Archived Posts from this Category

Silence Before God

Posted by on 21 Jul 2009 | Tagged as: Liturgy, Worship


The Pregnant Pause in Worship

A time to keep silence, And a time to speak.

Ecclesiastes 3:7

Why does silence and quiet make us so afraid? Why do we drown out the stillness with all our electronic gadgets? Why do we feel so awkward during a still moment during a Sunday morning service of worship? Could it be that we are afraid that God might actually speak? (Ps. 42:10) Are we nervous about what he might say to us? What issues he might correct in our hearts? What commands he might give? Are we concerned that he might embarrass us with an outpouring of his love? Silence often reveals the anxieties, worries, and fears buried deep within the recesses of our hearts.

Silence has long been a characteristic of the Church’s worship. Leaving room in a service of worship for God to speak personally and corporately should be the goal of every worship leader. The pregnant pause in a worship service could be the very moment the Holy Spirit comes in power (Rev. 8:1).

Mark Dever explains:

There’s silence between various aspects of the service. I encourage service leaders to NOT do the “no-dead-airspace” TV standard of busy-ness. We LIKE “dead air space.” “Dead air space” gives us time to reflect. To collect our thoughts. To consider what we’ve just heard or read or sung. The silence amplifies the words or music we’ve just heard. It allows us time to take it all in, and to pray. We have silence to prepare ourselves. We have silence between the announcements and the scriptural call to worship. We even have a moment of silence AFTER the service! I pronounce the benediction from the end of II Corinthians, invite the congregation to be seated. And then, after about a minute of silence, the pianist begins quietly playing the last hymn that we had just sung. During those few moments, we reflect and prepare to speak to others and depart. We do business with God. We prepare ourselves for the week ahead.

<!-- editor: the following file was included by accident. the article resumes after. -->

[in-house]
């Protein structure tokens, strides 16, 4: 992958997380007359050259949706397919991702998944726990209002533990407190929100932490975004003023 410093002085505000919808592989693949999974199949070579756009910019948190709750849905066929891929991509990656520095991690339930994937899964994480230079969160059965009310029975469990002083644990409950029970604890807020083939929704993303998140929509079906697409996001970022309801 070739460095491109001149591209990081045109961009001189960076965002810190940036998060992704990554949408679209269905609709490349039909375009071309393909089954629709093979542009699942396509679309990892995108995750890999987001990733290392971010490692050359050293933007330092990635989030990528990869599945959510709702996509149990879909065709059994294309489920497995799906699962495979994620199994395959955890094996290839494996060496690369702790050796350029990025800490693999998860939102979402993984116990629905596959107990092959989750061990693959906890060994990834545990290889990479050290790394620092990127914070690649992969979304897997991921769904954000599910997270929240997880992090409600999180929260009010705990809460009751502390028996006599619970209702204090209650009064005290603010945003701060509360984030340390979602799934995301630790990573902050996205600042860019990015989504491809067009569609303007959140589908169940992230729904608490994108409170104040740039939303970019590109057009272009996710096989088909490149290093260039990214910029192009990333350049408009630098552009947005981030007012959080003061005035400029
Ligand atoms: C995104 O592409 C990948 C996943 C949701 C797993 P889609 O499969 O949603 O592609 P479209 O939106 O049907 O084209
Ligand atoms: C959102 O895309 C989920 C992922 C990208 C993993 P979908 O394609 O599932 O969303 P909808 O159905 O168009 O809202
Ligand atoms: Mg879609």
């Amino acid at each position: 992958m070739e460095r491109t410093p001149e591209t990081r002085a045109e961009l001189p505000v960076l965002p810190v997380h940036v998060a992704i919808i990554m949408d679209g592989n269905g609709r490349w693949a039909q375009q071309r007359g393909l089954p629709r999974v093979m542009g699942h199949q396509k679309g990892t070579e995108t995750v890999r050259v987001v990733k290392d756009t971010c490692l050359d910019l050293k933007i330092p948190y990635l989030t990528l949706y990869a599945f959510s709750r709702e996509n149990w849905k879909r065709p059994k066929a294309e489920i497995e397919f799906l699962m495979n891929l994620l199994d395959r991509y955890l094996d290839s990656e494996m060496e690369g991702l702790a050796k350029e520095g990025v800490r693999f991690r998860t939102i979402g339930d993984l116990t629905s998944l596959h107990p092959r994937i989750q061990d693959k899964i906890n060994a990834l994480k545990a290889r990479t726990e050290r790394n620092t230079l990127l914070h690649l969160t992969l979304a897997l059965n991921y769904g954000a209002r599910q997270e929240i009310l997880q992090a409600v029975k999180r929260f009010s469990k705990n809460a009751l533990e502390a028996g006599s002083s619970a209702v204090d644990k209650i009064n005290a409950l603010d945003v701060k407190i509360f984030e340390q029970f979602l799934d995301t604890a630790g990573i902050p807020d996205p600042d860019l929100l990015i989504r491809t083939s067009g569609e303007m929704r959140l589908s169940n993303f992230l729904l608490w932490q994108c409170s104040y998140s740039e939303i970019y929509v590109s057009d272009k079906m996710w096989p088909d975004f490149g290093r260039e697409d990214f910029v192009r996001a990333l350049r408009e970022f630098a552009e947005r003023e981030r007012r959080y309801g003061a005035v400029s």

Why do we need this silence?

We silence ourselves exactly because God has not kept silent. We silence ourselves in order to hear God speak in His Word (Deut. 27:9) We silence ourselves to show our assent to God’s charges against us (Ps. 39:9). We silence ourselves to show respect and obedience and humility and restraint (Zeph. 1:7). We silence ourselves to search our hearts (cf. Ps. 4:4).

Not only are we to make a joyful noise unto the Lord (Psa. 66:1-2), but we are also called to wait in his presence (Psa. 37:7). We quiet ourselves because the one who is worthy of all worship speaks and there is no sweeter voice that that of our Lord (John 10: 1-5). In the hustle and bustle of life, we must make silence an important part of our individual and corporate worship.

Read Mark Dever’s entire essay at the IX Marks website.

Ancient Liturgy is Truth

Posted by on 06 Jan 2009 | Tagged as: Liturgy, Robert E. Webber, Worship

The Ancient Liturgies Clearly Do Truth

Ancient worship . . . does truth. All one has to do is to study the ancient liturgies to see that liturgies clearly do truth by their order and in their substance. This is why so many young people today are now adding ancient elements to their worship. . . . This recovery of ancient practices is not the mere restoration of ritual but a deep, profound, and passionate engagement with truth-truth that forms and shapes the spiritual life into a Christlikeness that issues forth in the call to a godly and holy life and into a deep commitment to justice and to the needs of the poor.

[Robert E. Webber, Ancient-Future Worship: Proclaiming and Enacting God’s Narrative. (Grand Rapids: Baker Books, 2008), 109.]

HT: Robert E. Webber, Quote of the Week

« Previous Page